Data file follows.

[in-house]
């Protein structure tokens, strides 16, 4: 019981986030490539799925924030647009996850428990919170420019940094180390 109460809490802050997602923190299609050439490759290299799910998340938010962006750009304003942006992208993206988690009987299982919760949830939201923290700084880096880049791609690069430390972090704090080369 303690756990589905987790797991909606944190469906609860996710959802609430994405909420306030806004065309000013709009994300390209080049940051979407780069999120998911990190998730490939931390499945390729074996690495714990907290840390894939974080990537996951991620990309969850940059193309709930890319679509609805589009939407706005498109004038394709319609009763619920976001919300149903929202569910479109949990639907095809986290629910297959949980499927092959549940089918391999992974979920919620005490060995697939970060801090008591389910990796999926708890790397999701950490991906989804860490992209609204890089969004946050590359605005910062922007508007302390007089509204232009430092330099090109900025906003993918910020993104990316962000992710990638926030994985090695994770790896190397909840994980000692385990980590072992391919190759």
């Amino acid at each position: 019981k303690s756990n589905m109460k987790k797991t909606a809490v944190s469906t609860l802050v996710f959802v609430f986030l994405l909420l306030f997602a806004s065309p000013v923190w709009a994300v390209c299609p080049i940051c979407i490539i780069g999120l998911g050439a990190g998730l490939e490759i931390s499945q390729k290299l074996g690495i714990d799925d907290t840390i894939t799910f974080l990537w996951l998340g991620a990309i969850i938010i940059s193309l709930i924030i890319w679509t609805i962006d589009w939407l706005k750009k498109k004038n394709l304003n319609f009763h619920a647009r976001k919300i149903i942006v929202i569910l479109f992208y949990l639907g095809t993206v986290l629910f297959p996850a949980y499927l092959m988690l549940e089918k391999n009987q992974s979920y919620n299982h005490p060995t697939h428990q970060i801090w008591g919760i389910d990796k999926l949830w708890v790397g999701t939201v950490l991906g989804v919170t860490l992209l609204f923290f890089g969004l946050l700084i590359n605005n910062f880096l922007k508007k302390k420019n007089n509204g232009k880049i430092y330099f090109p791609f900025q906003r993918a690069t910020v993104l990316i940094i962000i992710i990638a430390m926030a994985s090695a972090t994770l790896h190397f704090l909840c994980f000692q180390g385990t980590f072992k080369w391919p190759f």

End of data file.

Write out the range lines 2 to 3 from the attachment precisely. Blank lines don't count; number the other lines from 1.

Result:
């Protein structure tokens, strides 16, 4: 019981986030490539799925924030647009996850428990919170420019940094180390 109460809490802050997602923190299609050439490759290299799910998340938010962006750009304003942006992208993206988690009987299982919760949830939201923290700084880096880049791609690069430390972090704090080369 303690756990589905987790797991909606944190469906609860996710959802609430994405909420306030806004065309000013709009994300390209080049940051979407780069999120998911990190998730490939931390499945390729074996690495714990907290840390894939974080990537996951991620990309969850940059193309709930890319679509609805589009939407706005498109004038394709319609009763619920976001919300149903929202569910479109949990639907095809986290629910297959949980499927092959549940089918391999992974979920919620005490060995697939970060801090008591389910990796999926708890790397999701950490991906989804860490992209609204890089969004946050590359605005910062922007508007302390007089509204232009430092330099090109900025906003993918910020993104990316962000992710990638926030994985090695994770790896190397909840994980000692385990980590072992391919190759």
């Amino acid at each position: 019981k303690s756990n589905m109460k987790k797991t909606a809490v944190s469906t609860l802050v996710f959802v609430f986030l994405l909420l306030f997602a806004s065309p000013v923190w709009a994300v390209c299609p080049i940051c979407i490539i780069g999120l998911g050439a990190g998730l490939e490759i931390s499945q390729k290299l074996g690495i714990d799925d907290t840390i894939t799910f974080l990537w996951l998340g991620a990309i969850i938010i940059s193309l709930i924030i890319w679509t609805i962006d589009w939407l706005k750009k498109k004038n394709l304003n319609f009763h619920a647009r976001k919300i149903i942006v929202i569910l479109f992208y949990l639907g095809t993206v986290l629910f297959p996850a949980y499927l092959m988690l549940e089918k391999n009987q992974s979920y919620n299982h005490p060995t697939h428990q970060i801090w008591g919760i389910d990796k999926l949830w708890v790397g999701t939201v950490l991906g989804v919170t860490l992209l609204f923290f890089g969004l946050l700084i590359n605005n910062f880096l922007k508007k302390k420019n007089n509204g232009k880049i430092y330099f090109p791609f900025q906003r993918a690069t910020v993104l990316i940094i962000i992710i990638a430390m926030a994985s090695a972090t994770l790896h190397f704090l909840c994980f000692q180390g385990t980590f072992k080369w391919p190759f």